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(Pocket-lint) - Not content with one handheld gaming console, Nintendo has launched the Nintendo Micro, a miniaturised version of its Game Boy Advance handheld console it first launched in 2001. But do nice things come in small packages?

There is no doubt about it, the Nintendo Micro is small. It measures 10.1 x 5.0 x 1.72 cm or about the size of a bar of soap, the console is petit and comes in a variety of bright colours to suit your fashion statement.

In the centre of the rather small unit is an equally small colour screen. Either side, and with plenty of space, is an A and B button and a standard d-pad to control the device. There are also a further two paddle shoulder buttons and a volume control so you don't disturb fellow commuters on the train.

Game Boy Advance game cartridges tuck in the back of the console, although the console won't take the original game boy cartridges like the Game Boy Advance. The fact that this is a re-sizing, similar to Sony's PlayStation one and 2 efforts, means that you will still have a large choice of games to choose from. Plug your favourite cartridge in and away you go.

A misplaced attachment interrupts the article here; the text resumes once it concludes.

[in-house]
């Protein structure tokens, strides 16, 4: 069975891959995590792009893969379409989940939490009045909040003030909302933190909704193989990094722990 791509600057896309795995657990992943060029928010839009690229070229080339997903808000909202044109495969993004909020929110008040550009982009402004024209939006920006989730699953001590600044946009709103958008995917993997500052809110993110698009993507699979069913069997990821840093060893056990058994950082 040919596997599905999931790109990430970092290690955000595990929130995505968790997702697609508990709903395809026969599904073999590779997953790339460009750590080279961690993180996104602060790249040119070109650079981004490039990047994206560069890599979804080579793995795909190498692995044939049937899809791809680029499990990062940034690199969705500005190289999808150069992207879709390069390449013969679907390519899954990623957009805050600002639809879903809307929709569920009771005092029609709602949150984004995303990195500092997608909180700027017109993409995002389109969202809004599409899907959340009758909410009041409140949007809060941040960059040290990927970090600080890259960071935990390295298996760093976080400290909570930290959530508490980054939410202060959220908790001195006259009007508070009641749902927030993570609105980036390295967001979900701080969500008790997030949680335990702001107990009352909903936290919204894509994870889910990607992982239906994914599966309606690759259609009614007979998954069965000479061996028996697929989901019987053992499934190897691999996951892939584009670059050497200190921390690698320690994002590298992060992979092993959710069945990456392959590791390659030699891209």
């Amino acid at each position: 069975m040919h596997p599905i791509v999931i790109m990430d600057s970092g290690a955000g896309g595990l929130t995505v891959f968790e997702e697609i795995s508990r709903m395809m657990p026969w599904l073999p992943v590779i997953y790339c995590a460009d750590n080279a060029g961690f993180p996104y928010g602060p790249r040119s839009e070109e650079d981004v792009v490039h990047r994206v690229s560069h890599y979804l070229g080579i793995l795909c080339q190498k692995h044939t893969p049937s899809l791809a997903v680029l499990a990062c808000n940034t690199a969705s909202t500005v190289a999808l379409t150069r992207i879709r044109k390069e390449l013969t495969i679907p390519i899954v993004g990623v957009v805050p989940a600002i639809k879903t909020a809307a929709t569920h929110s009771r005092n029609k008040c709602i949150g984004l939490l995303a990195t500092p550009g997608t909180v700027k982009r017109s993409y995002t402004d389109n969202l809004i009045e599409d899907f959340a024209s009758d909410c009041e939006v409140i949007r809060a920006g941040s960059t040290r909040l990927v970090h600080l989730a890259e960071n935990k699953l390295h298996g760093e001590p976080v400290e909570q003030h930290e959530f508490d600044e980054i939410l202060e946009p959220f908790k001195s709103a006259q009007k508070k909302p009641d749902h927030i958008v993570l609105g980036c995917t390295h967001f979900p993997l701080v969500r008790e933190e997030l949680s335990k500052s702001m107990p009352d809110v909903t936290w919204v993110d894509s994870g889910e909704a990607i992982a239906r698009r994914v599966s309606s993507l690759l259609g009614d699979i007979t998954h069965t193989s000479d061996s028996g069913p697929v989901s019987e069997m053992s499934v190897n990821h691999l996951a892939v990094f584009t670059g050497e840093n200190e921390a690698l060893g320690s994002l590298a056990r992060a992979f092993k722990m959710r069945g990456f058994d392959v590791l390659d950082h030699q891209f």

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Graphics are identical to the GBA, but you'll struggle to see them on the small screen unless you have perfect vision or hold the device close to your face. Think mobile phone rather than games console and this is the major drawback to the Micro's capabilities. It might be small, but that size means you'll be straining your eyes faster than you can see the in-game text scrolling across the screen.

Surprising, given its size, the console is very comfortable to use and not as we would have expected.


The Nintendo Micro is clearly Nintendo's way of suggesting that you bring new life your old GBA games in a package that will comfortably slip into any pocket to whip out at the bus stop or on the train, however with such a small screen you might be better off playing games on your mobile phone.

If mobile phone gaming isn't for you and you really must have a dedicated handheld games console, but haven't got the cash or the inclination to go for the Sony PSP, adding £20 in to your kitty will get you a Nintendo DS and with that a whole new gaming experience a lot more satisfying than the Micro.

Writing by Stuart Miles.